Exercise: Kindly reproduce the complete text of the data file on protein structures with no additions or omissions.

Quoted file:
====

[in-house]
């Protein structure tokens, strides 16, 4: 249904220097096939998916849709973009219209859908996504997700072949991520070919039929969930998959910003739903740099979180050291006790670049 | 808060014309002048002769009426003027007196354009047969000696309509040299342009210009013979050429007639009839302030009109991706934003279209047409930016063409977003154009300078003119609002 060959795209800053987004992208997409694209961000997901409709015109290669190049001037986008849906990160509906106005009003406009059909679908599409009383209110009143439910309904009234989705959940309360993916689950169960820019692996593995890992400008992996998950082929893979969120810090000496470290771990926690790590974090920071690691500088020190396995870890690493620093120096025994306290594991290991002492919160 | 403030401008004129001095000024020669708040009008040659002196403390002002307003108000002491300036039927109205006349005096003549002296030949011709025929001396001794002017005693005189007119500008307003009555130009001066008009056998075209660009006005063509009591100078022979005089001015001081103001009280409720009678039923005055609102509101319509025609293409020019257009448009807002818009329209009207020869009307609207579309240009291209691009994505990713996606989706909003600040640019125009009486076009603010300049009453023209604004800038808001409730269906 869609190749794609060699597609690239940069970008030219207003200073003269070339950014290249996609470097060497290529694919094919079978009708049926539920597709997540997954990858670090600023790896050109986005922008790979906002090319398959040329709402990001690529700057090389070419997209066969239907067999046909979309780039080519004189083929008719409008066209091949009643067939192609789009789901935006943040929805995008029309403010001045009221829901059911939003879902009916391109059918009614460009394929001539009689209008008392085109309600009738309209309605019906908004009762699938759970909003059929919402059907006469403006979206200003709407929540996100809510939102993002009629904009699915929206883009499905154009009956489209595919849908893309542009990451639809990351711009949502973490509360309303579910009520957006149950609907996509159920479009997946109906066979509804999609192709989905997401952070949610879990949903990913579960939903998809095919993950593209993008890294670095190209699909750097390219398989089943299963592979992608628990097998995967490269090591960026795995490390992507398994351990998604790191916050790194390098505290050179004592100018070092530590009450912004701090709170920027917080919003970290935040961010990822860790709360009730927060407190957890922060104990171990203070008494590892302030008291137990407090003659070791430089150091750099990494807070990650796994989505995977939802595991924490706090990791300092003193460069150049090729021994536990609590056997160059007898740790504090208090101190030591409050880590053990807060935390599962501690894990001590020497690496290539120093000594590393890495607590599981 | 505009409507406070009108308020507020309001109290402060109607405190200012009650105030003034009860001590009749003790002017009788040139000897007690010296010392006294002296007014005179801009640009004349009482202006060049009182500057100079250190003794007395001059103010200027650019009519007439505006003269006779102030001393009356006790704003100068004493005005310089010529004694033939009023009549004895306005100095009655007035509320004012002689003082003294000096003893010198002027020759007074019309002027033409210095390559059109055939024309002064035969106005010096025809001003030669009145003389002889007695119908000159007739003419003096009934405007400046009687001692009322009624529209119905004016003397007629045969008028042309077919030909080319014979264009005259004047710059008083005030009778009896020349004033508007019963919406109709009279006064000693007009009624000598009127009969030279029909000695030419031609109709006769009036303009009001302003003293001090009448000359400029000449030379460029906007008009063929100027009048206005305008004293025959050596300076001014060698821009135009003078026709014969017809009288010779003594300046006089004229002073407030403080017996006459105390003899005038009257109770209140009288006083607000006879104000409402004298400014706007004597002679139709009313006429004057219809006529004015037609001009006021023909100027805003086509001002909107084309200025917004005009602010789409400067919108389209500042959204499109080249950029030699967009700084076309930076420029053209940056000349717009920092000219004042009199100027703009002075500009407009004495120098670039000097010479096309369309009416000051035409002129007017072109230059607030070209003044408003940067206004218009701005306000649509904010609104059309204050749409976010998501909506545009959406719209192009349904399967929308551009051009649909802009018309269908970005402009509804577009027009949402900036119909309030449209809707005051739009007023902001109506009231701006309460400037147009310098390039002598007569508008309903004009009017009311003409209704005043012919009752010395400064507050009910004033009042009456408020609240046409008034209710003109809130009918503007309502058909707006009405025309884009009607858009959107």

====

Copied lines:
[in-house]
């Protein structure tokens, strides 16, 4: 249904220097096939998916849709973009219209859908996504997700072949991520070919039929969930998959910003739903740099979180050291006790670049 | 808060014309002048002769009426003027007196354009047969000696309509040299342009210009013979050429007639009839302030009109991706934003279209047409930016063409977003154009300078003119609002 060959795209800053987004992208997409694209961000997901409709015109290669190049001037986008849906990160509906106005009003406009059909679908599409009383209110009143439910309904009234989705959940309360993916689950169960820019692996593995890992400008992996998950082929893979969120810090000496470290771990926690790590974090920071690691500088020190396995870890690493620093120096025994306290594991290991002492919160 | 403030401008004129001095000024020669708040009008040659002196403390002002307003108000002491300036039927109205006349005096003549002296030949011709025929001396001794002017005693005189007119500008307003009555130009001066008009056998075209660009006005063509009591100078022979005089001015001081103001009280409720009678039923005055609102509101319509025609293409020019257009448009807002818009329209009207020869009307609207579309240009291209691009994505990713996606989706909003600040640019125009009486076009603010300049009453023209604004800038808001409730269906 869609190749794609060699597609690239940069970008030219207003200073003269070339950014290249996609470097060497290529694919094919079978009708049926539920597709997540997954990858670090600023790896050109986005922008790979906002090319398959040329709402990001690529700057090389070419997209066969239907067999046909979309780039080519004189083929008719409008066209091949009643067939192609789009789901935006943040929805995008029309403010001045009221829901059911939003879902009916391109059918009614460009394929001539009689209008008392085109309600009738309209309605019906908004009762699938759970909003059929919402059907006469403006979206200003709407929540996100809510939102993002009629904009699915929206883009499905154009009956489209595919849908893309542009990451639809990351711009949502973490509360309303579910009520957006149950609907996509159920479009997946109906066979509804999609192709989905997401952070949610879990949903990913579960939903998809095919993950593209993008890294670095190209699909750097390219398989089943299963592979992608628990097998995967490269090591960026795995490390992507398994351990998604790191916050790194390098505290050179004592100018070092530590009450912004701090709170920027917080919003970290935040961010990822860790709360009730927060407190957890922060104990171990203070008494590892302030008291137990407090003659070791430089150091750099990494807070990650796994989505995977939802595991924490706090990791300092003193460069150049090729021994536990609590056997160059007898740790504090208090101190030591409050880590053990807060935390599962501690894990001590020497690496290539120093000594590393890495607590599981 | 505009409507406070009108308020507020309001109290402060109607405190200012009650105030003034009860001590009749003790002017009788040139000897007690010296010392006294002296007014005179801009640009004349009482202006060049009182500057100079250190003794007395001059103010200027650019009519007439505006003269006779102030001393009356006790704003100068004493005005310089010529004694033939009023009549004895306005100095009655007035509320004012002689003082003294000096003893010198002027020759007074019309002027033409210095390559059109055939024309002064035969106005010096025809001003030669009145003389002889007695119908000159007739003419003096009934405007400046009687001692009322009624529209119905004016003397007629045969008028042309077919030909080319014979264009005259004047710059008083005030009778009896020349004033508007019963919406109709009279006064000693007009009624000598009127009969030279029909000695030419031609109709006769009036303009009001302003003293001090009448000359400029000449030379460029906007008009063929100027009048206005305008004293025959050596300076001014060698821009135009003078026709014969017809009288010779003594300046006089004229002073407030403080017996006459105390003899005038009257109770209140009288006083607000006879104000409402004298400014706007004597002679139709009313006429004057219809006529004015037609001009006021023909100027805003086509001002909107084309200025917004005009602010789409400067919108389209500042959204499109080249950029030699967009700084076309930076420029053209940056000349717009920092000219004042009199100027703009002075500009407009004495120098670039000097010479096309369309009416000051035409002129007017072109230059607030070209003044408003940067206004218009701005306000649509904010609104059309204050749409976010998501909506545009959406719209192009349904399967929308551009051009649909802009018309269908970005402009509804577009027009949402900036119909309030449209809707005051739009007023902001109506009231701006309460400037147009310098390039002598007569508008309903004009009017009311003409209704005043012919009752010395400064507050009910004033009042009456408020609240046409008034209710003109809130009918503007309502058909707006009405025309884009009607858009959107």